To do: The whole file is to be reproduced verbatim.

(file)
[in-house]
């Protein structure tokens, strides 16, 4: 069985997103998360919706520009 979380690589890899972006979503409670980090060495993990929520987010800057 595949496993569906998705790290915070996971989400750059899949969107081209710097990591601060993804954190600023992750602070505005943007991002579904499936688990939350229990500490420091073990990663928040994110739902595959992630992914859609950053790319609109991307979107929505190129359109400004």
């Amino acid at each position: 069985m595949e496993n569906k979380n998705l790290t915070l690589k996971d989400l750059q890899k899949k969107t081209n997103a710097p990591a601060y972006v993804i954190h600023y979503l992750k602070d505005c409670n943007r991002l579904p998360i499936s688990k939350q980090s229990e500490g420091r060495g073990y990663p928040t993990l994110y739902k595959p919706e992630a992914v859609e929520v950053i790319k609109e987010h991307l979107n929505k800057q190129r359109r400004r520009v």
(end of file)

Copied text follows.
[in-house]
């Protein structure tokens, strides 16, 4: 069985997103998360919706520009 979380690589890899972006979503409670980090060495993990929520987010800057 595949496993569906998705790290915070996971989400750059899949969107081209710097990591601060993804954190600023992750602070505005943007991002579904499936688990939350229990500490420091073990990663928040994110739902595959992630992914859609950053790319609109991307979107929505190129359109400004």
């Amino acid at each position: 069985m595949e496993n569906k979380n998705l790290t915070l690589k996971d989400l750059q890899k899949k969107t081209n997103a710097p990591a601060y972006v993804i954190h600023y979503l992750k602070d505005c409670n943007r991002l579904p998360i499936s688990k939350q980090s229990e500490g420091r060495g073990y990663p928040t993990l994110y739902k595959p919706e992630a992914v859609e929520v950053i790319k609109e987010h991307l979107n929505k800057q190129r359109r400004r520009v």